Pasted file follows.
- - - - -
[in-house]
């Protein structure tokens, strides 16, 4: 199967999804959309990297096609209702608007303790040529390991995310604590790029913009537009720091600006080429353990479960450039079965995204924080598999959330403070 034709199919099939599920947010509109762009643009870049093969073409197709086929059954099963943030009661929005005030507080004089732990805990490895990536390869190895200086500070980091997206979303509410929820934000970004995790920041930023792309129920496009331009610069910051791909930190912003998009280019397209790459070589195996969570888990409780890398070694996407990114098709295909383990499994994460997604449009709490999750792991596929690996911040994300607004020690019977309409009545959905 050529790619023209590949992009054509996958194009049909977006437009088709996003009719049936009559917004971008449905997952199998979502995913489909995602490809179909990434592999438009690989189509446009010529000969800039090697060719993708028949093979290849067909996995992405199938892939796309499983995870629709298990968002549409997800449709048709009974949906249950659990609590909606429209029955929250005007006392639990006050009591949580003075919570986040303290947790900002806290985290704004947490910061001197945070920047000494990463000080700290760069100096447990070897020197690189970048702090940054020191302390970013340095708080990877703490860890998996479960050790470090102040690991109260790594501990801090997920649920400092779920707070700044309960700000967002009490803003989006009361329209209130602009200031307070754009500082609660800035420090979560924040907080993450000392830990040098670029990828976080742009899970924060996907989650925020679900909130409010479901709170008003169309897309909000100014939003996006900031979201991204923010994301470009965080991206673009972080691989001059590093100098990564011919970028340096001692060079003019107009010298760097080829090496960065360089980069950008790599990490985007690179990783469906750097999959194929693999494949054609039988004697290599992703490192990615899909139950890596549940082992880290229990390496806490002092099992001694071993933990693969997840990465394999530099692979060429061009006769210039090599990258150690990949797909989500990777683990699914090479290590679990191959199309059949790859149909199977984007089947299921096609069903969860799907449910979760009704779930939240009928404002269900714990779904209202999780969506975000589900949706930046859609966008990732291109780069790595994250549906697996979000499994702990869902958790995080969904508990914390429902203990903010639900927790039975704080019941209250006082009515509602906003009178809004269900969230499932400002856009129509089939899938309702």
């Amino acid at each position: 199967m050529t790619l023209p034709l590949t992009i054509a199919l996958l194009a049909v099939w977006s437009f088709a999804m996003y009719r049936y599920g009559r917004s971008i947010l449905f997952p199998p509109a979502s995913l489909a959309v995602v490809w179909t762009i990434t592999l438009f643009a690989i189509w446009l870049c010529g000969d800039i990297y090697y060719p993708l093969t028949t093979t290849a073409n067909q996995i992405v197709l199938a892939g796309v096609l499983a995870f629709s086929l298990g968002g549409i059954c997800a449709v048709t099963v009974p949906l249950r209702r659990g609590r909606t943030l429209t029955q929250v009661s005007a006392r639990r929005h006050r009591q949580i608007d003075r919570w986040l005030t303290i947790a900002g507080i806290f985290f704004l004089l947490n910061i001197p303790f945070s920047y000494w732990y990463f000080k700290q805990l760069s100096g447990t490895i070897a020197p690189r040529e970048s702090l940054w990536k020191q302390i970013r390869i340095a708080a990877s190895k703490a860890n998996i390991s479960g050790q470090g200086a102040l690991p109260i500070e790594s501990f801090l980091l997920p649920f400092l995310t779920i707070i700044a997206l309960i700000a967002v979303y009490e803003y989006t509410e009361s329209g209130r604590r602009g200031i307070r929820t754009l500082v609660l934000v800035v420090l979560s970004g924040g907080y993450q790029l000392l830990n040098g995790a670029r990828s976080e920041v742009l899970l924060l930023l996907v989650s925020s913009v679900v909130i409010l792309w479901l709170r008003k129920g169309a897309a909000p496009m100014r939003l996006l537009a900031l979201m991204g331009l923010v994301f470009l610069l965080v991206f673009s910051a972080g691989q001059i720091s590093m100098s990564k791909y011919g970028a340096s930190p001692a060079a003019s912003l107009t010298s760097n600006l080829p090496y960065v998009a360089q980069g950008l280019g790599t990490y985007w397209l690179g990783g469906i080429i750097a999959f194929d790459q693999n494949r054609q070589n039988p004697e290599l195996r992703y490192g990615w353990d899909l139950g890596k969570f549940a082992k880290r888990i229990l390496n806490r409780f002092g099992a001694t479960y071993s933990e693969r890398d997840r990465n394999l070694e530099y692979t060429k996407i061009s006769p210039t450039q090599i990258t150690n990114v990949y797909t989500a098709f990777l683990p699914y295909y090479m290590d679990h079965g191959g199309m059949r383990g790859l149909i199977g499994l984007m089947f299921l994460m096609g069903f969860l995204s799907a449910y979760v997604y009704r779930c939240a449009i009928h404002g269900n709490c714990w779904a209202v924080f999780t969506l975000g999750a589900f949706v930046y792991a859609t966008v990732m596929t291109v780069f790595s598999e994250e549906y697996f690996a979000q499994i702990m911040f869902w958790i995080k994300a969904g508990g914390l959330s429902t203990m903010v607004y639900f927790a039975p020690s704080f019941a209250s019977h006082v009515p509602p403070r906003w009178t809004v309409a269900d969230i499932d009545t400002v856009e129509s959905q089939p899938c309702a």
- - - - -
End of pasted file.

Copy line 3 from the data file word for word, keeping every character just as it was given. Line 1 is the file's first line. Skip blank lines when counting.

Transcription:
């Amino acid at each position: 199967m050529t790619l023209p034709l590949t992009i054509a199919l996958l194009a049909v099939w977006s437009f088709a999804m996003y009719r049936y599920g009559r917004s971008i947010l449905f997952p199998p509109a979502s995913l489909a959309v995602v490809w179909t762009i990434t592999l438009f643009a690989i189509w446009l870049c010529g000969d800039i990297y090697y060719p993708l093969t028949t093979t290849a073409n067909q996995i992405v197709l199938a892939g796309v096609l499983a995870f629709s086929l298990g968002g549409i059954c997800a449709v048709t099963v009974p949906l249950r209702r659990g609590r909606t943030l429209t029955q929250v009661s005007a006392r639990r929005h006050r009591q949580i608007d003075r919570w986040l005030t303290i947790a900002g507080i806290f985290f704004l004089l947490n910061i001197p303790f945070s920047y000494w732990y990463f000080k700290q805990l760069s100096g447990t490895i070897a020197p690189r040529e970048s702090l940054w990536k020191q302390i970013r390869i340095a708080a990877s190895k703490a860890n998996i390991s479960g050790q470090g200086a102040l690991p109260i500070e790594s501990f801090l980091l997920p649920f400092l995310t779920i707070i700044a997206l309960i700000a967002v979303y009490e803003y989006t509410e009361s329209g209130r604590r602009g200031i307070r929820t754009l500082v609660l934000v800035v420090l979560s970004g924040g907080y993450q790029l000392l830990n040098g995790a670029r990828s976080e920041v742009l899970l924060l930023l996907v989650s925020s913009v679900v909130i409010l792309w479901l709170r008003k129920g169309a897309a909000p496009m100014r939003l996006l537009a900031l979201m991204g331009l923010v994301f470009l610069l965080v991206f673009s910051a972080g691989q001059i720091s590093m100098s990564k791909y011919g970028a340096s930190p001692a060079a003019s912003l107009t010298s760097n600006l080829p090496y960065v998009a360089q980069g950008l280019g790599t990490y985007w397209l690179g990783g469906i080429i750097a999959f194929d790459q693999n494949r054609q070589n039988p004697e290599l195996r992703y490192g990615w353990d899909l139950g890596k969570f549940a082992k880290r888990i229990l390496n806490r409780f002092g099992a001694t479960y071993s933990e693969r890398d997840r990465n394999l070694e530099y692979t060429k996407i061009s006769p210039t450039q090599i990258t150690n990114v990949y797909t989500a098709f990777l683990p699914y295909y090479m290590d679990h079965g191959g199309m059949r383990g790859l149909i199977g499994l984007m089947f299921l994460m096609g069903f969860l995204s799907a449910y979760v997604y009704r779930c939240a449009i009928h404002g269900n709490c714990w779904a209202v924080f999780t969506l975000g999750a589900f949706v930046y792991a859609t966008v990732m596929t291109v780069f790595s598999e994250e549906y697996f690996a979000q499994i702990m911040f869902w958790i995080k994300a969904g508990g914390l959330s429902t203990m903010v607004y639900f927790a039975p020690s704080f019941a209250s019977h006082v009515p509602p403070r906003w009178t809004v309409a269900d969230i499932d009545t400002v856009e129509s959905q089939p899938c309702a």